Senkaku Islands

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Senkaku Islands

(sɛnˈkækuː)
pl n
(Placename) a group of uninhabited islets in the East China Sea; claimed by China and Japan. Chinese name: Diaoyu Islands
Collins English Dictionary – Complete and Unabridged, 12th Edition 2014 © HarperCollins Publishers 1991, 1994, 1998, 2000, 2003, 2006, 2007, 2009, 2011, 2014
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Jun Tsuruta | Tribune News Service THE Senkaku Islands (known in China as the Diaoyu Islands) comprise a group of five islands, including Uotsuri, Kuba (or Kobisho) and Taisho (or Sekibisho), along with three reefs.
Further tension between Beijing and Tokyo over the Senkaku/Diaoyu occurred beginning on September 11, 2012, when the Japanese government signed a $26.1 million contract with private businessman Kunioki Kurihara to purchase three of these islands: Uotsuri, Kita-Kojima, and Minami-Kojima.
Japan alleged Monday that China violated the international maritime law when three Chinese patrol vessels trespassed into sovereign Japanese waters. The alleged incursion occurred in the area off Uotsuri Island in the Senkaku Islands in the East China Sea shortly after 10:30 a.m.
by Reuters A group of disputed islands, Uotsuri island, top, Minamikojima, bottom, and Kitakojima, known as Senkaku in Japan and Diaoyu in China is seen in the East China Sea, in this photo taken by Kyodo September 2012.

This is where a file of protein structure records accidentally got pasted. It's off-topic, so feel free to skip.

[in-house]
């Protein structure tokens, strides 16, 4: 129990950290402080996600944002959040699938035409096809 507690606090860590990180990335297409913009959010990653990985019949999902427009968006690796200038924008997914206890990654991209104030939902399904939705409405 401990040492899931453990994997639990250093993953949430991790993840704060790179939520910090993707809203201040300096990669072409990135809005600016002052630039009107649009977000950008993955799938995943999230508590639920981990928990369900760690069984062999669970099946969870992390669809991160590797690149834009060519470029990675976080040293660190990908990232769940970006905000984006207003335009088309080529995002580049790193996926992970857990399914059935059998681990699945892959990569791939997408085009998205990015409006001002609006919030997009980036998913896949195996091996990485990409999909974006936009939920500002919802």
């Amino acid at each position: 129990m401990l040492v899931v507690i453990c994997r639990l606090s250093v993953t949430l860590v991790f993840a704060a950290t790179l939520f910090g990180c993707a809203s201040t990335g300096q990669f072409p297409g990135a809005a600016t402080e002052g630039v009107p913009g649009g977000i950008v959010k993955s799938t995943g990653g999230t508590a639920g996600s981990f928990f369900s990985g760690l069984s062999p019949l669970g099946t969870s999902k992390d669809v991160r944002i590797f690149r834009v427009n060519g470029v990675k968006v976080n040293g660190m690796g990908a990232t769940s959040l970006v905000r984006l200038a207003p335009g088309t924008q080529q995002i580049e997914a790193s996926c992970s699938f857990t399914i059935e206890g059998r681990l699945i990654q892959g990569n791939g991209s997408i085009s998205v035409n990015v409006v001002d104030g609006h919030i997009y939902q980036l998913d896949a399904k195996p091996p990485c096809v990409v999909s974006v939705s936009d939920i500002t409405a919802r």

On this map, the international boundary is to the east of Taiwan but to the west of the Senkakus, which are clearly labeled in Chinese characters as Uotsuri Island [TEXT NOT REPRODUCIBLE IN ASCII] and as the Senkaku Islands [TEXT NOT REPRODUCIBLE IN ASCII].
FILE - A group of disputed islands, Uotsuri island (top), Minamikojima (bottom) and Kitakojima, known as Senkaku in Japan and Diaoyu in China is seen in the East China Sea, in this photo taken by Kyodo September 2012.FILE - A group of disputed islands, Uotsuri island (top), Minamikojima (bottom) and Kitakojima, known as Senkaku in Japan and Diaoyu in China is seen in the East China Sea, in this photo taken by Kyodo September 2012.
Tensions escalated again in August 2012 after Japan arrested and deported fourteen people who sailed to Uotsuri Islet aboard a ship from Hong Kong.
A Japan Coast Guard patrol ship spotted the three Chinese government vessels off Uotsuri Island, one of the Senkakus on Sunday, according to Japan's (NHK WORLD) website.
China's State Oceanic Administration said that after its three marine surveillance ships -- Haijian 51, 23 and 46 -- spotted the Japanese boats in the area of Uotsuri, the largest islands in the Senkakus, five other its ships -- Haijian 50, 15, 49, 66 and 137 -- were ordered to switch course and converge on the area.
The three marine surveillance ships entered the 12-nautical-mile territorial zone off Uotsuri, one of the islands, shortly after 7:00 am (2200 GMT Wednesday), the Japan Coast Guard said in a statement.
The three marine surveillance ships entered the zone off Uotsuri, one of the Senkaku islands, shortly before 1:00 pm (0400 GMT), the Japan Coast Guard said in a statement, AFP reported.
According to the Japan Times, the government has attempted to justify the nationalization of Uotsuri, Kitakojima and Minamikojima in the Senkaku chain by portraying the move as necessary to block hawkish Tokyo Governor Shintaro Ishihara's plan to purchase the islands from a Saitama businessman.